Imaginary Peaks

Katie Ives


Maps are instruments of knowledge, science, and faith. One trusts the ability of the mapmakers and their associates to measure the terrain accurately, and then to render on paper what exists in three dimensions. Also, one has to trust their motives for making a map; are they honest or expedient?

For a long time people imagined or invented places at will, for whatever purpose, filling the gaps at will or whim, and it took us time, in some cases centuries, to separate fiction from fact. 

Our issue, Dawn, centers on new beginnings, the moment when darkness lifts and the scene is bathed in light, revealing what was hidden from view. The following excerpt, from a book titled Imaginary Peaks, by Katie Ives, is a fascinating introduction to the world of maps, cartography, and the visions, adventures, and sometimes wild imaginations that accompany the practice–a saga on a craft that will remain relevant for as long we seek out new terrains, on this planet and beyond.

At the start of the book, Ives recounts the story of the Riesenstein Hoax of 1962, when a group of conspirators created a fake mountain range and passed it off as real—complete with a fictitious history, an imaginary map, and a deliberately mislabeled photo—in Summit magazine. 

– Nicolas D. Sampson

Chapter 1

It might seem astonishing to modern readers that a group of climbers could pass off a fake range as a real one as late as the 1960s. From their own reading of mountain literature, however, the Riesenstein hoaxers would have known just how easy it would be. The history of exploration has long been—and still is—formed partly by myths, errors, and fabrications. Illusory places continue to be un-discovered even during our present millennium. In 2012, scientists aboard the Australian ship RV Southern Surveyor sailed into a remote part of the South Pacific northwest of New Caledonia [i]. When they noticed that several authoritative sources, including Google Earth, indicated a landform ahead of them, they were surprised. Their hydrographic charts and depth soundings showed nothing there. Gliding past this purported “Sandy Island” at night, geoscientist Maria Seton saw only the darkness of an empty sea and the brilliance of undimmed stars. Various forms of this phantom island had existed on maps for centuries. In 1774, Captain James Cook sketched it as a long, delicate squiggle. In 1876, the crew of the whaling ship Velocity moved it farther east, depicting it as “a line of sandy islets . . . along the meridian 159°57′ E.,  between lat. 19°7′ S., and 19°20′ S.” Nautical charts stopped including Sandy Island after the French Naval Hydrographic and Oceanographic Service reported no sign of it during a 1979 aerial reconnaissance [ii]. But the landform reemerged on digital maps, which derived some of their information from older cartographies. It took the 2012 report of the Southern Surveyor to remove it once and for all.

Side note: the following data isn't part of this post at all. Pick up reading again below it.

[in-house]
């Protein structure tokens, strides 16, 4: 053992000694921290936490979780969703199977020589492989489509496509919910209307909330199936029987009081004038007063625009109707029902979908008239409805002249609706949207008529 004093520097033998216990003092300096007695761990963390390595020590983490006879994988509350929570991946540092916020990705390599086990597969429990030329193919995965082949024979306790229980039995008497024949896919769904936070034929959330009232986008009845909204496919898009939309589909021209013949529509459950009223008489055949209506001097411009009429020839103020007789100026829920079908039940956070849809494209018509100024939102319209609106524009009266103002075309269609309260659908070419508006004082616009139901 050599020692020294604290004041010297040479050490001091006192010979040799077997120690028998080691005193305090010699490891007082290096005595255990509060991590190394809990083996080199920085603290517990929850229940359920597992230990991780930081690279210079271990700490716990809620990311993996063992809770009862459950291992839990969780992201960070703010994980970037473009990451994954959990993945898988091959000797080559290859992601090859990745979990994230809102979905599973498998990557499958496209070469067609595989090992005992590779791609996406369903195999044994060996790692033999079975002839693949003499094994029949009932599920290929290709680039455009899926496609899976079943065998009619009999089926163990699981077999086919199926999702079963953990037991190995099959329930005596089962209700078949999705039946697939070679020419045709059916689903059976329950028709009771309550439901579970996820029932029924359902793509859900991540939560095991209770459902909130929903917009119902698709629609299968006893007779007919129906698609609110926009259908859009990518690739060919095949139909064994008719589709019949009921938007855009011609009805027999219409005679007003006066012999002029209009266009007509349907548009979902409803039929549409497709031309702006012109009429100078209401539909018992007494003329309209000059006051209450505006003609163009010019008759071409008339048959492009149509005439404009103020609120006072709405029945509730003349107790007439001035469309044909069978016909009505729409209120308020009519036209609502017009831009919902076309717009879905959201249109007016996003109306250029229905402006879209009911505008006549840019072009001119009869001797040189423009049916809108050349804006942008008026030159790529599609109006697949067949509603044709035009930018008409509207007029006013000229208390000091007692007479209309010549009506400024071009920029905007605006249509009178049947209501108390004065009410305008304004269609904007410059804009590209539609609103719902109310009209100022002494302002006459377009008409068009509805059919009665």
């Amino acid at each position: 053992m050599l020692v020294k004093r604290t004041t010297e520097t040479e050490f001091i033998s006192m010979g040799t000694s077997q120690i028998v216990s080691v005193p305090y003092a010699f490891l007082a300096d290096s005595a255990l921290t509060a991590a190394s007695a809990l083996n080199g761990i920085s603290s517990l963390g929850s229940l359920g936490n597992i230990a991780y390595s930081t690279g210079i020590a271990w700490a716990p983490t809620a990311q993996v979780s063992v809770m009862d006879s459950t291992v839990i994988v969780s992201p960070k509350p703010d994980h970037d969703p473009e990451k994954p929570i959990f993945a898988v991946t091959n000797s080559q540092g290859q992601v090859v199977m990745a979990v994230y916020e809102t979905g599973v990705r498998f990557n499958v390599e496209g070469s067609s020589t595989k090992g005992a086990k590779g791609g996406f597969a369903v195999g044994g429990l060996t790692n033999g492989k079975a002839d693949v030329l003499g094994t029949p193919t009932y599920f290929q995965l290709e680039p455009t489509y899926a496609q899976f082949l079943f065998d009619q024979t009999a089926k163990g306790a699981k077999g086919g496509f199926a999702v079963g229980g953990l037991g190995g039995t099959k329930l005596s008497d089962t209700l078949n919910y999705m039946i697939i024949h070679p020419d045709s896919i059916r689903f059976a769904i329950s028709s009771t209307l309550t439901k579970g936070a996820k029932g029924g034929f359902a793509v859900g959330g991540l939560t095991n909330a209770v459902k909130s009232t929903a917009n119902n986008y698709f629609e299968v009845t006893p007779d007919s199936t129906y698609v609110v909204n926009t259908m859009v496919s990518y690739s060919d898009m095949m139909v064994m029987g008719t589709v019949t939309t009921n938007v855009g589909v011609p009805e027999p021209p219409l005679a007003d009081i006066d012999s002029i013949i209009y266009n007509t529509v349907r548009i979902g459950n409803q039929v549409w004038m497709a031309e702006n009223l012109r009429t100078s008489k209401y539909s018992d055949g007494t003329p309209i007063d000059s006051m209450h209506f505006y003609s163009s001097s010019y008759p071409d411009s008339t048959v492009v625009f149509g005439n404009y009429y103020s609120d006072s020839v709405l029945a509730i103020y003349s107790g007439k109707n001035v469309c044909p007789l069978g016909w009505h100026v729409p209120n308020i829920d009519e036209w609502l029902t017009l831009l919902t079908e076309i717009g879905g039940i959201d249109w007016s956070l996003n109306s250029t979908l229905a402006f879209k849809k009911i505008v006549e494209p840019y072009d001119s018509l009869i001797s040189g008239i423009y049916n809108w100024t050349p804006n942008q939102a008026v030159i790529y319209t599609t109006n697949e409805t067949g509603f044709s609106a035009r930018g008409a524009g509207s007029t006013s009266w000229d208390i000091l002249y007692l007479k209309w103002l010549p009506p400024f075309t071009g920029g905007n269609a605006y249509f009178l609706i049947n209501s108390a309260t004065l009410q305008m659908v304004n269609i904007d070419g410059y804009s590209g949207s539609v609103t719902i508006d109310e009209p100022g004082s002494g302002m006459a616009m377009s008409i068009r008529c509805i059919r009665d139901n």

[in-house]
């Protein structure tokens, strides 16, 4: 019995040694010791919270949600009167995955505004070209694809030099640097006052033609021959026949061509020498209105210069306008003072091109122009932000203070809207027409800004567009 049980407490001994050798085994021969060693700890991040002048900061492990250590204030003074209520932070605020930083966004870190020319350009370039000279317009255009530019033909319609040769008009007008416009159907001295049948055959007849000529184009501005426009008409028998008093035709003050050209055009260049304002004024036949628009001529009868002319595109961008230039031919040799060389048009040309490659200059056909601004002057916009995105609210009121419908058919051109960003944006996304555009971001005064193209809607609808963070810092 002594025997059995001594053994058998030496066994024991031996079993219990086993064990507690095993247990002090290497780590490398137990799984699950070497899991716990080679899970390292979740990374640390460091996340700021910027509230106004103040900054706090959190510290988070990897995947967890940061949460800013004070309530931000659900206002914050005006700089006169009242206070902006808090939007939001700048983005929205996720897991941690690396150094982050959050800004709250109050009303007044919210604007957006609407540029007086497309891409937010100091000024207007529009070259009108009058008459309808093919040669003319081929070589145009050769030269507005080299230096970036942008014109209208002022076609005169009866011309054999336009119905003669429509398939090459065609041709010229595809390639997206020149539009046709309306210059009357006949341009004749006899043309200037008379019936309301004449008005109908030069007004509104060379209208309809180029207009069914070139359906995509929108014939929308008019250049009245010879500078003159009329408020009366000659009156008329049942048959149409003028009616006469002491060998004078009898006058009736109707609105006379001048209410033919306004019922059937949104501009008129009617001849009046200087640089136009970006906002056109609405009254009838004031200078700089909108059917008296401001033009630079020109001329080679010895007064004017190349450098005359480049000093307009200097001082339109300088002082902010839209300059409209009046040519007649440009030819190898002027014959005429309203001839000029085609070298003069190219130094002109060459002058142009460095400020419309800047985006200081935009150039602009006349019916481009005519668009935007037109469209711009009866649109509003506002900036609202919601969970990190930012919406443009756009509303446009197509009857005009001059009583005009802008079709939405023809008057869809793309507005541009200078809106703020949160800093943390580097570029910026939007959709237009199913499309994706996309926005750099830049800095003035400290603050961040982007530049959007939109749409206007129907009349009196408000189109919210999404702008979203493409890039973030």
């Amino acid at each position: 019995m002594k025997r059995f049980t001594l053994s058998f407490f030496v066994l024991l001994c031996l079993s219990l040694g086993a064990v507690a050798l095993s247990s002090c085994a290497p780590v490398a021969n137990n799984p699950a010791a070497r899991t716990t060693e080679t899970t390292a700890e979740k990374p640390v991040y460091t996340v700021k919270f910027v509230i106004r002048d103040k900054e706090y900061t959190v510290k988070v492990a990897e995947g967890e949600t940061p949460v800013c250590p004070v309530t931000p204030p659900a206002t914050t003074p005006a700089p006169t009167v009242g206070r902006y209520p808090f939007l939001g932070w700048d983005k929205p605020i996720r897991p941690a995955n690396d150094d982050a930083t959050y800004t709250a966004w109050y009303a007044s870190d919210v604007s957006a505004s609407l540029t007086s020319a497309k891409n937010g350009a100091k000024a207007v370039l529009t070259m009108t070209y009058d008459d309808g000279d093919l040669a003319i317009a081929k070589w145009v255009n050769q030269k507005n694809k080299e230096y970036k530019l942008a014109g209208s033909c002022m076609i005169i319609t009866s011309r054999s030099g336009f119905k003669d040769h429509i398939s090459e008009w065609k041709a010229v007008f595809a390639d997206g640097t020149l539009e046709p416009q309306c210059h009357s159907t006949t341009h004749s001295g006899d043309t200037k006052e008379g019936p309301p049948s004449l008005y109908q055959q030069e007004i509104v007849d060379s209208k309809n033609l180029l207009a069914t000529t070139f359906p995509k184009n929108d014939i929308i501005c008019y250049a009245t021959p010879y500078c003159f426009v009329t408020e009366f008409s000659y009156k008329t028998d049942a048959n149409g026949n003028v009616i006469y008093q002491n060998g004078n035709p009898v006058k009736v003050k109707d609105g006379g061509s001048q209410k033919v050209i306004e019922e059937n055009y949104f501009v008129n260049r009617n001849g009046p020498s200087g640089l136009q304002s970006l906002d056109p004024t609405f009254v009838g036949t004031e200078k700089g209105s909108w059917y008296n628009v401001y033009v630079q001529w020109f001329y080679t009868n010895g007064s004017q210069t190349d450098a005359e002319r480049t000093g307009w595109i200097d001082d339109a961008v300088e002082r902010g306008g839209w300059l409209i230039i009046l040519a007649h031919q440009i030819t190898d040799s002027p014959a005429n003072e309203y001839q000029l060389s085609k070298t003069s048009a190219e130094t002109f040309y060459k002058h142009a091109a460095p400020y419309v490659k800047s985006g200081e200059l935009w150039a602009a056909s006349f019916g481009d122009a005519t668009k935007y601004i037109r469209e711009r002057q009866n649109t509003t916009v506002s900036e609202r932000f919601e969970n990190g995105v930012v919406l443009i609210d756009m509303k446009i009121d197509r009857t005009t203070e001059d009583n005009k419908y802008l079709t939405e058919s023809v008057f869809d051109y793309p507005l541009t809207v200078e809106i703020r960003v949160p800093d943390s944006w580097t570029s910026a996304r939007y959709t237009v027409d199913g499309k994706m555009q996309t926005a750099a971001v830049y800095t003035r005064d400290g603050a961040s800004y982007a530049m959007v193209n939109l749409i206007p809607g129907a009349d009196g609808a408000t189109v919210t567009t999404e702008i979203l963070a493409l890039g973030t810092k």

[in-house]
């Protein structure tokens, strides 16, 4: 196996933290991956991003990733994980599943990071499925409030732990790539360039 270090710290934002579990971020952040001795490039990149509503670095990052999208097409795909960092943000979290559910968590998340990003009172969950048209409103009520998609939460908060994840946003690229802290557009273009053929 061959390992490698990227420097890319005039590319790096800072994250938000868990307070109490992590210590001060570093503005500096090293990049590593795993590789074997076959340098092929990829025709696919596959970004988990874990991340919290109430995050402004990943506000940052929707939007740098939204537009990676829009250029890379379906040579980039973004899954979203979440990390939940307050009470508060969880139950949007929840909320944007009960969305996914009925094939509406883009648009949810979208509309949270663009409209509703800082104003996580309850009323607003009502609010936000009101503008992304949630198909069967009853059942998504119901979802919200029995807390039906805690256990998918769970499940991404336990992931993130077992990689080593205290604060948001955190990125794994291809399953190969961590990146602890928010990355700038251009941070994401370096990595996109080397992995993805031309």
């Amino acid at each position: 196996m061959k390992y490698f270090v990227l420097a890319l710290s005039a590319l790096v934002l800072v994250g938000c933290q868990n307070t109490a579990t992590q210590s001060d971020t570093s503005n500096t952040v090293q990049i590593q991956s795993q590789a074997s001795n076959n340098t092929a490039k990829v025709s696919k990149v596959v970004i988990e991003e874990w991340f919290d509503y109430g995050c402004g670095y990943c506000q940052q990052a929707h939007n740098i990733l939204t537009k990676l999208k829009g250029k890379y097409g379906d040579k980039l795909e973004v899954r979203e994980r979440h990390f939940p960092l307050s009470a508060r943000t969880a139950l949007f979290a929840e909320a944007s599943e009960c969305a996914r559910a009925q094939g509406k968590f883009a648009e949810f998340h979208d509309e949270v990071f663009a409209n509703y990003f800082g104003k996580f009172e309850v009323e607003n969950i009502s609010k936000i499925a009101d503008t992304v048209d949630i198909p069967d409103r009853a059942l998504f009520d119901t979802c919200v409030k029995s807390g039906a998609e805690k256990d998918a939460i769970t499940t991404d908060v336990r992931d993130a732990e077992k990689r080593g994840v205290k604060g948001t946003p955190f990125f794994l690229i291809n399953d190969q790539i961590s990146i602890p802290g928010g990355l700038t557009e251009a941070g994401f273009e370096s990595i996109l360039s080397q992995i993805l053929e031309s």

In our Information Age, many of us have grown accustomed to illusions of technological omniscience. It’s easy to forget that mapmaking is still an act of metaphor, turning complex, multidimensional places into flattened, simplified, and conventional symbols. As cartographic historian J. B. Harley wrote in The New Nature of Maps, “far from holding up a simple mirror of nature . . . maps redescribe the world . . . in terms of relations of power and of cultural practices, preferences and priorities. What we read on a map is as much related to an invisible social world and to ideology as it is to phenomena seen and measured in the landscape.” From its earliest days, human depictions of geography have developed along a shifting threshold between the physical and the speculative, reflecting the influence of legends, approximations, and subjective choices.

Maps of imaginary peaks existed for millennia around the boundaries of cartographers’ familiar worlds. A Babylonian clay tablet, more than 2,600 years old, hints at voyages, undertaken or dreamed, through real and mythic alpine regions. Known areas of Babylon, Susa, Bit Yakin, Habban, Urartu, Der, and Assyria appear within a ring that indicates the ocean. An unnamed summit lies at the top. Beyond it, triangles symbolize unknown outer lands, such as one region where “the Sun is hidden and nothing can be seen” or another one “beyond the flight of birds [iii].”

The Guideways Through Mountains and Seas—compiled by Chinese writers mainly between the fourth century BC and the first century AD—is one of the first comprehensive guidebooks to fantastical ranges, listing hundreds of peaks with magical flora and fauna. Among them, Shaking Mountain, speckled with cinnamon and jade, contains the confusion-mulberry, a glowing, black-veined plant that heals mental confusion in anyone who wears a piece of it. Mount Winding-Center is home to a unicorn-like creature with a black tail and sharp claws who rips apart tigers and leopards for food. The ear-rat roams through the ruddy haze of the Cinnabar-Smoke Mountain. Shaped like a rat, with the head of a rabbit and the body of a deer, it howls like a dog and uses its tail like a wing. This beast also provides immunity against poison [iv].